It is in the very nature of conspiracy theories that they are un-falsifiable: no possible evidence can be brought to dispel them either because the evidence’s veracity will be disputed (it did not really happen) or because more ‘proof’ in support of the theory will be brought in (however unconvincing and irrelevant it may be) in a constant game of shifting goalposts. Had I been able to point out, for example, that before 2011 the United States was criticised for supporting the Mubarak regime and not engaging enough with the Brotherhood, I would have been told that it was actually happening, behind the scenes. Had I said that, in April and then June 2013, fire was exchanged across the Israel-Gaza border once again, my colleague would have probably attributed it to crossed-wires or some other pretext. Had I been able to suggest, following the military coup of 3 July 2013, that at the very least the Americans appear to be backtracking from supporting the Brotherhood, I would be told that some unspecified practical obstacles have appeared and the Americans are biding their time.
The view that Washington has the ability to ‘make or break’ governments in Egypt and the power to shape events and outcomes according to its interests has a long pedigree in the country. At the present moment, this belief is fed by the on-going negotiations between Egypt and the IMF, purportedly controlled by the United States. The idea that outsiders control the fate of Egypt constitutes a constant trait of Egyptian political history. It has presumably been weakened by the uprising of 2011, and what has happened since then, not least the protests which contributed to Morsi’s overthrow. However, it is still a powerful element in the country’s political culture which is pernicious because it causes an abdication of responsibility.
Although always an important player, the United States has never been able to dominate Egypt or the Middle East region as a whole. Even at the height of the Cold War and in the ‘unipolar’ decade of the 1990s, its ability to control situations and shape them to suit its objectives was partial. At this particular juncture in the history of US-Egyptian relations, raising the spectre of US omnipotence is ironic. The Obama administration has shifted attention from the Middle East to Asia and is disengaging from active involvement in Iraq and Afghanistan; it played a role in Libya only reluctantly and has made it clear, the decision of arming the rebels notwithstanding, that it does not plan to get involved directly in the Syria imbroglio. As an American colleague pointed out, the belief in US omnipotence sits uneasily with the major preoccupation of those working on the Middle East in the State Department: how to retain a degree of relevance and influence in the region given the limited and limiting conditions which constrain American policy.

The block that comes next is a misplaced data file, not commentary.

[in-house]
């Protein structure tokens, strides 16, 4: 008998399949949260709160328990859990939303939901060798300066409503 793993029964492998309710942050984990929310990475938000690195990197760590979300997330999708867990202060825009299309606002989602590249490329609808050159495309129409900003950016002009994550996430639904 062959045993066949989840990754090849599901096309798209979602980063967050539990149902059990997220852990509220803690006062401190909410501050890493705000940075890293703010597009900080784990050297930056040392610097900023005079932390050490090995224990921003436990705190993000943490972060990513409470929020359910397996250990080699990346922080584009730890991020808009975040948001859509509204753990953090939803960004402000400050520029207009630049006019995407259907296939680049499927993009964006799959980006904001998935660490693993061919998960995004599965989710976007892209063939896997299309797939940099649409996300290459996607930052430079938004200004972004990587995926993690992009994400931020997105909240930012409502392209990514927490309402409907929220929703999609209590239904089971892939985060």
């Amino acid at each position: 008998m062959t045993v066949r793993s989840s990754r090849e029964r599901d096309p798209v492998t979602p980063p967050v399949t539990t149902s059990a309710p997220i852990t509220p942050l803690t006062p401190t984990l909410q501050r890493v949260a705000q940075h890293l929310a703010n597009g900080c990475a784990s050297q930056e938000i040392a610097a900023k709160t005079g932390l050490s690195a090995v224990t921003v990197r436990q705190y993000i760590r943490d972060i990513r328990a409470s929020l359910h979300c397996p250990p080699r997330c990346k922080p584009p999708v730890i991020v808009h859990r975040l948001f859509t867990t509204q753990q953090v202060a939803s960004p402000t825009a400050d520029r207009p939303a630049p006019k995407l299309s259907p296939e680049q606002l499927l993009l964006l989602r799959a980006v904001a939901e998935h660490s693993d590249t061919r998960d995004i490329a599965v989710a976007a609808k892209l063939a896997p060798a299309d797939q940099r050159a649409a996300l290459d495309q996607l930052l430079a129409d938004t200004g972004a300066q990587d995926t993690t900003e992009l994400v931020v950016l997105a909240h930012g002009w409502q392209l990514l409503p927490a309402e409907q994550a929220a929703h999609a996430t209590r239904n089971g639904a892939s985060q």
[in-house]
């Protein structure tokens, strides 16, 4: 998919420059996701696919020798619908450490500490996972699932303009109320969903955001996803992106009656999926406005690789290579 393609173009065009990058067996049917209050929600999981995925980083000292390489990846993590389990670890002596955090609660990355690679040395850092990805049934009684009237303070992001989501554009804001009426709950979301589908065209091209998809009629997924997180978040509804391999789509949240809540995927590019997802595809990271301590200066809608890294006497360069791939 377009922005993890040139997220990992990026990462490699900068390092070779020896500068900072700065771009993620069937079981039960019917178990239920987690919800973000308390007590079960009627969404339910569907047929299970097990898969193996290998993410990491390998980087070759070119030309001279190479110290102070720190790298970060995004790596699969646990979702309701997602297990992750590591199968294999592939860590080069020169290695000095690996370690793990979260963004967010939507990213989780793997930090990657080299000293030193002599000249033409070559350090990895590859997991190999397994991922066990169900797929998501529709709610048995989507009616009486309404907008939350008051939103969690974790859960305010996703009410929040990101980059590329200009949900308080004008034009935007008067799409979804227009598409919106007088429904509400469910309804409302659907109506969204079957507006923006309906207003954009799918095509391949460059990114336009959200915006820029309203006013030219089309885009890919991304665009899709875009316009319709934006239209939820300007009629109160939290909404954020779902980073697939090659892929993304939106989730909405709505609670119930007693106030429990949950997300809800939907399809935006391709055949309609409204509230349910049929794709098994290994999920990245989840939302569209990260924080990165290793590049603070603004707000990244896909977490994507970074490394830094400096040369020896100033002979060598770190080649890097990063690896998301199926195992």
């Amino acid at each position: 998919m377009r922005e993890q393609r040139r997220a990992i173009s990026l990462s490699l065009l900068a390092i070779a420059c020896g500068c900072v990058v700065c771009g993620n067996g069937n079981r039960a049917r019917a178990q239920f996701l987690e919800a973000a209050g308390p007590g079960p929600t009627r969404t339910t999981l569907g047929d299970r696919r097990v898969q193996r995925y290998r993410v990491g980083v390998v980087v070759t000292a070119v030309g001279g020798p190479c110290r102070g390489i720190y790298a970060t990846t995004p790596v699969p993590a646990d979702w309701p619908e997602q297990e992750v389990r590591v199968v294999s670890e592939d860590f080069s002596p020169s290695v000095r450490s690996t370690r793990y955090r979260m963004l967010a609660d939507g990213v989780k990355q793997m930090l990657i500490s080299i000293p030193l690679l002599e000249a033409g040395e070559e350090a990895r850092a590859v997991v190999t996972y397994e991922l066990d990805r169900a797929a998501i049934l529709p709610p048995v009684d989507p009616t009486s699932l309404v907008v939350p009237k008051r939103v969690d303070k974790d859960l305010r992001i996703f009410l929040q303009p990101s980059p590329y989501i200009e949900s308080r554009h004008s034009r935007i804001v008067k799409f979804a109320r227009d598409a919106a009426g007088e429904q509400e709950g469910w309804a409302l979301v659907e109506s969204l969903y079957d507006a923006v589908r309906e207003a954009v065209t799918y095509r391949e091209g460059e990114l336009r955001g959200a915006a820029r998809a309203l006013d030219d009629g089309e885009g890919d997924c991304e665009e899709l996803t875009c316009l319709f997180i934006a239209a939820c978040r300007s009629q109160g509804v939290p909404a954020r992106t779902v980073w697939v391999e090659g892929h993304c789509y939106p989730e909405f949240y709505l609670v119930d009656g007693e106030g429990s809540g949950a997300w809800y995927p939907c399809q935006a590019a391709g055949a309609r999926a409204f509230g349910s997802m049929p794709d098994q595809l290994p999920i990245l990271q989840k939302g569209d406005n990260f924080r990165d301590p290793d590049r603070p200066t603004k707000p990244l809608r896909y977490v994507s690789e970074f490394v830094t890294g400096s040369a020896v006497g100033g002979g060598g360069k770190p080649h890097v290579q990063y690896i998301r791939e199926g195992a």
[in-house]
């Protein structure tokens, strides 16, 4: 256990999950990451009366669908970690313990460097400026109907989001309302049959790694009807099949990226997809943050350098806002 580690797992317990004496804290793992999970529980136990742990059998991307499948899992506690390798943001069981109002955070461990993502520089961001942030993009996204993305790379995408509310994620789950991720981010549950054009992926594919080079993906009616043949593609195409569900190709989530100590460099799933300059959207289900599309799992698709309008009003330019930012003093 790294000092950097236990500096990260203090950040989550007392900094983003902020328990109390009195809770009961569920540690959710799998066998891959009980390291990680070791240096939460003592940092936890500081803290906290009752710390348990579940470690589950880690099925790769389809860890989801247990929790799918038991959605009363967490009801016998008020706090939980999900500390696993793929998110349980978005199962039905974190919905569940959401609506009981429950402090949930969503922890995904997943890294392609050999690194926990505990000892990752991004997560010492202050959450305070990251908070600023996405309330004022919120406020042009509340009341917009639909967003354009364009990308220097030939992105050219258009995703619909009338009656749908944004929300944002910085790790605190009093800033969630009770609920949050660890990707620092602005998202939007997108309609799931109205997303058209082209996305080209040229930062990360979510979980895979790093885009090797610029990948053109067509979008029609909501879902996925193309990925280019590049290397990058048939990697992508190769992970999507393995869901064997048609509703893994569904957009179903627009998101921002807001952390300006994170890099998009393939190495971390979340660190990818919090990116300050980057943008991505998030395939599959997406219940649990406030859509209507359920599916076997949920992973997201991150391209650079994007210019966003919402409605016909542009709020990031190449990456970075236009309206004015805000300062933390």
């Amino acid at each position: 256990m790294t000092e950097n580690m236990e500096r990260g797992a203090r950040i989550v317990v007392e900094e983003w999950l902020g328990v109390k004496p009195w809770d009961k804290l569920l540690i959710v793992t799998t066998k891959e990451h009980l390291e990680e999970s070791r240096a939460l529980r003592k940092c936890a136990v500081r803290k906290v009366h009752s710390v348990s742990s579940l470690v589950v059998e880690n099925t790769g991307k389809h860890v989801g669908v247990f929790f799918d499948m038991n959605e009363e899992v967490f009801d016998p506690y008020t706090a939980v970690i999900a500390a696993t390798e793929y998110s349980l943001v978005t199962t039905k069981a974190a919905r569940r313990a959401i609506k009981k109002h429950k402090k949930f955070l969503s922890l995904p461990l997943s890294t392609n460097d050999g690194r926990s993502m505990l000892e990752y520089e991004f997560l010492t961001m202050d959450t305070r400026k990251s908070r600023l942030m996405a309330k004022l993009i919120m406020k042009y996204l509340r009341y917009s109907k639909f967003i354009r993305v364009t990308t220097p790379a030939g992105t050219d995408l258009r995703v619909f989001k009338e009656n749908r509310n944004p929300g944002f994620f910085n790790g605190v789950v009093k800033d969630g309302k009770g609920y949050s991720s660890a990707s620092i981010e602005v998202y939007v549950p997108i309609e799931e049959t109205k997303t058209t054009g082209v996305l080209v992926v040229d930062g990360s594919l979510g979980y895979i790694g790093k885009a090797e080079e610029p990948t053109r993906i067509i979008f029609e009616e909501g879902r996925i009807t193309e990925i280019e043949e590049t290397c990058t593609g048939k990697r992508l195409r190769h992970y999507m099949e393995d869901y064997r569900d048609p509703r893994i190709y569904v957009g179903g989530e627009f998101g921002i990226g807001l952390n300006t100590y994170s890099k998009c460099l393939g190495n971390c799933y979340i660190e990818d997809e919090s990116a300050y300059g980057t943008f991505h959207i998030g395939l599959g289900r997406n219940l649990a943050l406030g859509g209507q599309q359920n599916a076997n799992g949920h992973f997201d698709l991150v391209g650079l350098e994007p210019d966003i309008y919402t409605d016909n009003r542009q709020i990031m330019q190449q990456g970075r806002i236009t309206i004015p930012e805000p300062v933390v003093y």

US policy towards Egypt and the Muslim Brotherhood needs to be continuously discussed and debated at a serious level. It is fair, as commentators and civil society activists in Egypt have done, to take Washington to task for not having been critical enough of the Brotherhood’s human rights record. This, of course, was also the criticism of US foreign policy during the Mubarak years… Plus ça change?
Dr Katerina Dalacoura in a Senior Lecture in International Relations at the London School of Economics and Political Science.